A lethal combination of oil and sunlight proved unexpectedly toxic to herring embryos after a 2007 fuel spill in San Francisco Bay, virtually disintegrating the developing fish in the water.
Roughly 54,000 gallons of ship fuel spilled into the bay November 7, 2007 when the container ship Cosco Busan hit a tower supporting the San Francisco Bay Bridge. When herring spawned in the oiled waters in early 2008, researchers suspected the fish embryos would develop the heart troubles known from other spills, says environmental toxicologist Gary Cherr, director of the University of California, Davis Bodega Marine Laboratory.
Swelling and malformed hearts did show up in herring embryos exposed to oil at depths greater than a meter in the bay. But embryos from shallower water were “liquefying before our eyes,” Cherr says.
Sunlight reaching embryos near the water’s surface amplified the toxicity of something they absorbed from the ship fuel, argue Cherr, John Incardona of the National Oceanic and Atmospheric Administration’s Northwest Fisheries Science Center in Seattle and their colleagues. Their report on embryos in the bay appeared online December 27 in the Proceedings of the National Academy of Sciences. Results of lab tests are scheduled to appear soon in PLoS ONE.
Chemists know from lab studies that oil’s damaging effects can be intensified by light, a process known as phototoxicity. “The real question has been, is phototoxicity simply a laboratory artifact or is it important in the field?” says Mark Carls, a NOAA toxicologist and environmental chemist based at Auke Bay Laboratories in Juneau, Alaska. He says the new paper “clearly indicates that phototoxicity can happen in the real world.”
The geography of the bay supports the spill-plus-light explanation for embryo breakdown, Incardona, Cherr and their colleagues contend. Embryos disintegrated in shallow but not deeper, darker water, and followed this pattern even along a coastline with little development and relatively little pollution. In contrast, embryos in both shallow and deep waters looked normal at two spill-free sites, even at one next to the runoff-rich Interstate Highway 580.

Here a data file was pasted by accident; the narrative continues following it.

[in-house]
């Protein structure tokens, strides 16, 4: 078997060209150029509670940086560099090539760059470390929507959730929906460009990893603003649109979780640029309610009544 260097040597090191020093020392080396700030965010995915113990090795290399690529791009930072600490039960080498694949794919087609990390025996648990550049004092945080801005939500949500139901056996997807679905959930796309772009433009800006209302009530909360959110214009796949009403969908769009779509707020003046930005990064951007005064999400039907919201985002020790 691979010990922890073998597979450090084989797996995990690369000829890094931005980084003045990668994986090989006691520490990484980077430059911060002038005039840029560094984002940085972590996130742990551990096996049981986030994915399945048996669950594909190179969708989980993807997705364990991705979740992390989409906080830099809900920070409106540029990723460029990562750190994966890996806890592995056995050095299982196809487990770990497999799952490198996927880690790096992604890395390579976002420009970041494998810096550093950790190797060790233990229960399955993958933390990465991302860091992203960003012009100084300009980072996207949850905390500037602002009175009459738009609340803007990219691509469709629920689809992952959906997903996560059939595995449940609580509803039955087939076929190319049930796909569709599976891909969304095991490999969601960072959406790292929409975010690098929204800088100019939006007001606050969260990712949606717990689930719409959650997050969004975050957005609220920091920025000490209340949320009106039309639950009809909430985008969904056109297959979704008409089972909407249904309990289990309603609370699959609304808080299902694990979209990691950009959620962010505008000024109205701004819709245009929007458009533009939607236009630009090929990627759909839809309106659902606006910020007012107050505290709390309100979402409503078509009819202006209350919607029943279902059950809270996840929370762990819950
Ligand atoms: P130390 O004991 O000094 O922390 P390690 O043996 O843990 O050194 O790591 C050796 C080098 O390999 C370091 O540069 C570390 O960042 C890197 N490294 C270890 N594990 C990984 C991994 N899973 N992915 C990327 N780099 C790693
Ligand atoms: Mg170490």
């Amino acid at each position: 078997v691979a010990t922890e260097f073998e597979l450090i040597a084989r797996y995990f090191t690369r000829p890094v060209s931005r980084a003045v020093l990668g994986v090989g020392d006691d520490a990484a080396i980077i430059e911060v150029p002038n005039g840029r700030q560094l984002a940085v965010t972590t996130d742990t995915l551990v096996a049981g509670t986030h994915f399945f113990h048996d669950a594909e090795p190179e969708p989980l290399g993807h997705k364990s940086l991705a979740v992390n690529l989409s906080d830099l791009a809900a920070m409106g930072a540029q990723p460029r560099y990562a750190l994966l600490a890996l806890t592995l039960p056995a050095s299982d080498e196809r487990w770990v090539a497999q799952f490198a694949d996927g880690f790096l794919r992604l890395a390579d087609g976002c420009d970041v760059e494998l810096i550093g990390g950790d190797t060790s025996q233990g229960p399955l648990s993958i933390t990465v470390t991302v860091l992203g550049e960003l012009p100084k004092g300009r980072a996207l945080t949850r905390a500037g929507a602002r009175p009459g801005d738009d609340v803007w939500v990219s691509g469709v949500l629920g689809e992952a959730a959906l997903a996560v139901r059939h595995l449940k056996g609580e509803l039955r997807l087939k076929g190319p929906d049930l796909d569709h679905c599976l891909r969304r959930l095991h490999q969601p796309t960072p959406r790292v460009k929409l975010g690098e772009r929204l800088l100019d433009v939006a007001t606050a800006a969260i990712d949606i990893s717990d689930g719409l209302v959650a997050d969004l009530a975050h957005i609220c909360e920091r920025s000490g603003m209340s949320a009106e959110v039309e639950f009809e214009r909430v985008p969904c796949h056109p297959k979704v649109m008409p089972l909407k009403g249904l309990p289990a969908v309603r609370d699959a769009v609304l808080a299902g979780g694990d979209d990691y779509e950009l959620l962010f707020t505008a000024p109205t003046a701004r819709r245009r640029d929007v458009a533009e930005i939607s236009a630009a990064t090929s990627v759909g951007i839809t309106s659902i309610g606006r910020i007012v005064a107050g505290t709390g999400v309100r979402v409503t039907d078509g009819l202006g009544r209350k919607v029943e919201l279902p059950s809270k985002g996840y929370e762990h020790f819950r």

In lab tests with zebra fish embryos in various oil-water brews, tissue breakdown started within minutes to an hour of exposure to sunlight. Yet embryos in the dark developed just the familiar slow doom of heart malformations, Incardona and his colleagues reported in the August 1, 2010 Aquatic Toxicology.
In these tests unrefined, or crude, oil didn’t melt tissues, but the common ship fuel called bunker oil did. That’s what the Cosco Busan spilled, a mix that includes the concentrated dregs of refining.
Incardona has yet to figure out which of the many bunker ingredients causes the embryo breakdown. Multiple suspects exist among a group of oil components called polycyclic aromatic compounds that show up in affected embryos but hover elusively around current thresholds for detection, Incardona says.
“I’m actually pretty shocked at the level of the effect they saw,” says toxicologist and fish physiologist Fernando Galvez of Louisiana State University in Baton Rouge. He hasn’t seen tissue breakdown in killifish he studies for impacts of the Deepwater Horizon blowout. Yet he and Louisiana colleague Andrew Whitehead do find health troubles in fish exposed to just a touch of petroleum products.
“A fish that’s safe to eat isn’t necessarily an animal that’s developing properly or growing properly or reproducing properly,” Whitehead says.